Internet Explorer JavaScript Support

HTML is the primary computer language in which webpages are written. But webpages often contain code written in a variety of other scripting languages. Sometimes the code is interpreted by the webserver itself, e.g. Perl and PHP code. Other scripting languages used in webpages require support for the language in the browser. JavaScript is one such language. JavaScript was developed by Netscape to allow website developers to create interactive webpages. Webpage development tools such as ColdFusion may use JavaScript in the pages created with those tools.

A problem for a web developer using a scripting language that relies on browser support is that not all web browsers used by a site's visitors may support the scripting language. For instance, very old or text-based browsers may not support the language. Or perhaps the browser supports the language being used, but not the current version of the language. So, if a webpage developer uses features only present in a later version of the scripting language, older browsers may not support it and the developer's webpages won't display as he or she intended in the website visitor's browser.

This problem exists when JavaScript is used, though most modern graphical browsers will at least support JavaScript 1.0. But there is also the possiblity that Internet Explorer users won't have JavaScript support enabled, though their browser supports it. Most will have such support enabled, but it is possible some won't.

So how can you determine if a browser supports JavaScript and has such support enabled? One technique is to place code on a webpage that will redirect a JavaScript enabled browser to a different webpage as suggested at Detecting a JavaScript Client. An example of such a page that will tell you whether your browser supports JavaScript and has JavaScript support enabled is JavaScript Test. Or you can use the Determine if JavaScript is Enabled test page,which shows the code used to execute the test.

An Internet Explorer user can enable or disable JavaScript support by clicking on Tools and then Internet Options within Internet Explorer, which will open the window shown below.

IE Internet Options

The user should then click on the Security tab at the top of that window.

IE Internet Security Options

The user will see several security zones: Internet, Local intranet, Trusted sites, Restricted. Each security zone has its own JavaScript setting. So enabling it for one zone doesn't mean that it is enabled for other zones. Typically it would be enabled for "Trusted sites" and "Local intranet", but not for "Restricted sites". Definitions for the zones are listed below.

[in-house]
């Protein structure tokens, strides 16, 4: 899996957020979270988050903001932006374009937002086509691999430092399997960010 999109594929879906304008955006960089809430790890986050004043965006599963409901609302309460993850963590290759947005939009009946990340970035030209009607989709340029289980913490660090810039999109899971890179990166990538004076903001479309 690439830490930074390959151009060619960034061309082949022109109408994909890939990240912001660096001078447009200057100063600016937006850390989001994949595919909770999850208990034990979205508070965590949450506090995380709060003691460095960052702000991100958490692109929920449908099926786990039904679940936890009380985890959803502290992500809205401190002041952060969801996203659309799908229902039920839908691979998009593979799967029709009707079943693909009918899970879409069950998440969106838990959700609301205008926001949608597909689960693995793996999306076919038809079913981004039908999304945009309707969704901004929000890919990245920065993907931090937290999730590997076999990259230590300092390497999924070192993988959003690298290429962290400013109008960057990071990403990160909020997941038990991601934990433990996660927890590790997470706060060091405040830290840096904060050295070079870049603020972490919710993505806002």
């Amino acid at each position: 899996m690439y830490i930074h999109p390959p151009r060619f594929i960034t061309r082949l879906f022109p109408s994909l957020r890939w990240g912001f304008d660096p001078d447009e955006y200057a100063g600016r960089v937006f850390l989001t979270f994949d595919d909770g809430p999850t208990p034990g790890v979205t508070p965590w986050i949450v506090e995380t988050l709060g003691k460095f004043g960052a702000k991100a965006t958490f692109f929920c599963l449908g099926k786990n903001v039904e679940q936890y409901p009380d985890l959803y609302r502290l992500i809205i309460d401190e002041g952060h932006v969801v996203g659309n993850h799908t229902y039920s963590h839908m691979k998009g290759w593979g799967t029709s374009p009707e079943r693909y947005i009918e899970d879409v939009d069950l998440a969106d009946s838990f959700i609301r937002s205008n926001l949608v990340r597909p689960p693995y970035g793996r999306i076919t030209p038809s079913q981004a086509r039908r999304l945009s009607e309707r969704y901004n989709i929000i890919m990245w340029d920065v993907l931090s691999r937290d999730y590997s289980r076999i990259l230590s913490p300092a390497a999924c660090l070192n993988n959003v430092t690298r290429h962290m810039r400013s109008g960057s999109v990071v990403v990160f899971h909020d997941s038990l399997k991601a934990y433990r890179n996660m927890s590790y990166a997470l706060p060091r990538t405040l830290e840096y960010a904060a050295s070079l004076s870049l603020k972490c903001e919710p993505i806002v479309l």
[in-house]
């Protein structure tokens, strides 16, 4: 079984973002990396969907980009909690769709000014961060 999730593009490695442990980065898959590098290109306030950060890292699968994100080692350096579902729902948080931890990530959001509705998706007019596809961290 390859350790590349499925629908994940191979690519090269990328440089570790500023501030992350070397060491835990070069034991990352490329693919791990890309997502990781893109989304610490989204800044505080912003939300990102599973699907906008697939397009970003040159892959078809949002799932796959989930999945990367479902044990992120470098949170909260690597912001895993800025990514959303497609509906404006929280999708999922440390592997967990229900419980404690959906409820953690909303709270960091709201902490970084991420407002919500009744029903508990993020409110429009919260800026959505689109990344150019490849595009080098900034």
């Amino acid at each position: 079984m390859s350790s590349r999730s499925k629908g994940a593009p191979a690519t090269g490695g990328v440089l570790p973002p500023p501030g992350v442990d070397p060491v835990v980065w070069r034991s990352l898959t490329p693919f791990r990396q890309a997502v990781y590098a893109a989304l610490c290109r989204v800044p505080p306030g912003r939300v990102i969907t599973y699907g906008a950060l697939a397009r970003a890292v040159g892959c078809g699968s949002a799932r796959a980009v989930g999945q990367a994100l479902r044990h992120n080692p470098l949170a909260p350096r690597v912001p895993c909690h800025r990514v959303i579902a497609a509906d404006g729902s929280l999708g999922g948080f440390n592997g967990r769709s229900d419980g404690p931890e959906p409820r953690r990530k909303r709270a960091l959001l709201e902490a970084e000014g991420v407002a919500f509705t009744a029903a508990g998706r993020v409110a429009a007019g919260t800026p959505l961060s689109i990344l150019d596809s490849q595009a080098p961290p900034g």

This zone contains all Web sites you haven't placed in other zones.

Local intranet

This zone contains all Web sites that are on your organization's intranet. E.g. any web servers that are on the local network at your company or organization.

Trusted sites

This zone contains Web sites that you trust not to damage your computer or data. E.g. it might contain websites of companies that are business partners of your own company or sites of businesses or organizations that you know and trust.

Restricted sites

This zone contains Web sites that could potentially damage your computer or data.

You can add a site to one of the zones by clicking on the zone to highlight it and then clicking on the Sites button.

To enable or disable JavaScript support in one of the zones, click on the zone to highlight it and then click on the Custom level button. Scroll down until you see the "Active scripting" setting under "Scripting". Click on "Enable" to enable support for JavaScript, then click on OK.

IE JavaScript Setting

Select any other zones for which you wish to enable or disable JavaScript support and repeat the process. When you are finished,click on OK again to exit from the Internet Options window


  1. JavaScript
    Tech Dictionary
  2. ColdFusion vs. JavaScript
  3. Q649 Can you detect if JavaScript is enabled on the users browser?
  4. Detecting a JavaScript Client
    By Danny Goodman
  5. Creating Accessible JavaScript

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Created: January 20, 2006